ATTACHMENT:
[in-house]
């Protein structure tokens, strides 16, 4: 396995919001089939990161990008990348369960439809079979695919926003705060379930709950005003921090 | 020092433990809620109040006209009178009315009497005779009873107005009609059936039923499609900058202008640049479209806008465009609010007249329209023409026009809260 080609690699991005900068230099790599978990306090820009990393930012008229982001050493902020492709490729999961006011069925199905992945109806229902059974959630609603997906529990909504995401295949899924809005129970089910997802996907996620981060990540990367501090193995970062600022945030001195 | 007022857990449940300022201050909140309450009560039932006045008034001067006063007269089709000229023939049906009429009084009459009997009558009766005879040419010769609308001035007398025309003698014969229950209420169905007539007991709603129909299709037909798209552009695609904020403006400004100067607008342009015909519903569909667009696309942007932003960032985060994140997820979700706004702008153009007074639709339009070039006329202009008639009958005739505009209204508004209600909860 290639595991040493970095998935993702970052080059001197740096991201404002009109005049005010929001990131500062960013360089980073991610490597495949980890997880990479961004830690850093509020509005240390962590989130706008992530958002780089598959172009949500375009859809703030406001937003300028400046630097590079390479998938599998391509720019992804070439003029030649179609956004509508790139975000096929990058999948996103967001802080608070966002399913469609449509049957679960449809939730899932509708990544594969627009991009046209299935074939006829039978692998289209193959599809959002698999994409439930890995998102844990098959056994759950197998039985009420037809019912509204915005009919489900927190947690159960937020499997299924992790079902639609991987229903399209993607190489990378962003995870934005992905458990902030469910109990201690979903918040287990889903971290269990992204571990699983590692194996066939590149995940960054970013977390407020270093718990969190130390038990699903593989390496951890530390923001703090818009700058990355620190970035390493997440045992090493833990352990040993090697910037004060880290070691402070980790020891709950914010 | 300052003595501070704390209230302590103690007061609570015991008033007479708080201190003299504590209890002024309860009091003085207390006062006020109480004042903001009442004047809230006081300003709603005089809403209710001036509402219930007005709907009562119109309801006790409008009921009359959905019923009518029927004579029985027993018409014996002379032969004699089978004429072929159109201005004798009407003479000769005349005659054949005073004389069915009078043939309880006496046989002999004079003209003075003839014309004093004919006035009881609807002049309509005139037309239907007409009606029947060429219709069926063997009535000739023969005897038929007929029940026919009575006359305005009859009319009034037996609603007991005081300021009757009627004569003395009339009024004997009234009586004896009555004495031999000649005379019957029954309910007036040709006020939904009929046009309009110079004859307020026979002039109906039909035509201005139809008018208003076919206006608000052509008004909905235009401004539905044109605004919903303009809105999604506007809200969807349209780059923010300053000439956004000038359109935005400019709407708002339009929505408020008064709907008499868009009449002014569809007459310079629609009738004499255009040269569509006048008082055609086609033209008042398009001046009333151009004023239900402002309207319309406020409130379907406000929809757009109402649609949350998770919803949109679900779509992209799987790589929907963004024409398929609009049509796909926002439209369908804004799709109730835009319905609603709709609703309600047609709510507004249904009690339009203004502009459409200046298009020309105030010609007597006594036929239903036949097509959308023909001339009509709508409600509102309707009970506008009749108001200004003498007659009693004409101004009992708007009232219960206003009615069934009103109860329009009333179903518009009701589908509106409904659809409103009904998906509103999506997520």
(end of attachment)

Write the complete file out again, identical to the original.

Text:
[in-house]
């Protein structure tokens, strides 16, 4: 396995919001089939990161990008990348369960439809079979695919926003705060379930709950005003921090 | 020092433990809620109040006209009178009315009497005779009873107005009609059936039923499609900058202008640049479209806008465009609010007249329209023409026009809260 080609690699991005900068230099790599978990306090820009990393930012008229982001050493902020492709490729999961006011069925199905992945109806229902059974959630609603997906529990909504995401295949899924809005129970089910997802996907996620981060990540990367501090193995970062600022945030001195 | 007022857990449940300022201050909140309450009560039932006045008034001067006063007269089709000229023939049906009429009084009459009997009558009766005879040419010769609308001035007398025309003698014969229950209420169905007539007991709603129909299709037909798209552009695609904020403006400004100067607008342009015909519903569909667009696309942007932003960032985060994140997820979700706004702008153009007074639709339009070039006329202009008639009958005739505009209204508004209600909860 290639595991040493970095998935993702970052080059001197740096991201404002009109005049005010929001990131500062960013360089980073991610490597495949980890997880990479961004830690850093509020509005240390962590989130706008992530958002780089598959172009949500375009859809703030406001937003300028400046630097590079390479998938599998391509720019992804070439003029030649179609956004509508790139975000096929990058999948996103967001802080608070966002399913469609449509049957679960449809939730899932509708990544594969627009991009046209299935074939006829039978692998289209193959599809959002698999994409439930890995998102844990098959056994759950197998039985009420037809019912509204915005009919489900927190947690159960937020499997299924992790079902639609991987229903399209993607190489990378962003995870934005992905458990902030469910109990201690979903918040287990889903971290269990992204571990699983590692194996066939590149995940960054970013977390407020270093718990969190130390038990699903593989390496951890530390923001703090818009700058990355620190970035390493997440045992090493833990352990040993090697910037004060880290070691402070980790020891709950914010 | 300052003595501070704390209230302590103690007061609570015991008033007479708080201190003299504590209890002024309860009091003085207390006062006020109480004042903001009442004047809230006081300003709603005089809403209710001036509402219930007005709907009562119109309801006790409008009921009359959905019923009518029927004579029985027993018409014996002379032969004699089978004429072929159109201005004798009407003479000769005349005659054949005073004389069915009078043939309880006496046989002999004079003209003075003839014309004093004919006035009881609807002049309509005139037309239907007409009606029947060429219709069926063997009535000739023969005897038929007929029940026919009575006359305005009859009319009034037996609603007991005081300021009757009627004569003395009339009024004997009234009586004896009555004495031999000649005379019957029954309910007036040709006020939904009929046009309009110079004859307020026979002039109906039909035509201005139809008018208003076919206006608000052509008004909905235009401004539905044109605004919903303009809105999604506007809200969807349209780059923010300053000439956004000038359109935005400019709407708002339009929505408020008064709907008499868009009449002014569809007459310079629609009738004499255009040269569509006048008082055609086609033209008042398009001046009333151009004023239900402002309207319309406020409130379907406000929809757009109402649609949350998770919803949109679900779509992209799987790589929907963004024409398929609009049509796909926002439209369908804004799709109730835009319905609603709709609703309600047609709510507004249904009690339009203004502009459409200046298009020309105030010609007597006594036929239903036949097509959308023909001339009509709508409600509102309707009970506008009749108001200004003498007659009693004409101004009992708007009232219960206003009615069934009103109860329009009333179903518009009701589908509106409904659809409103009904998906509103999506997520």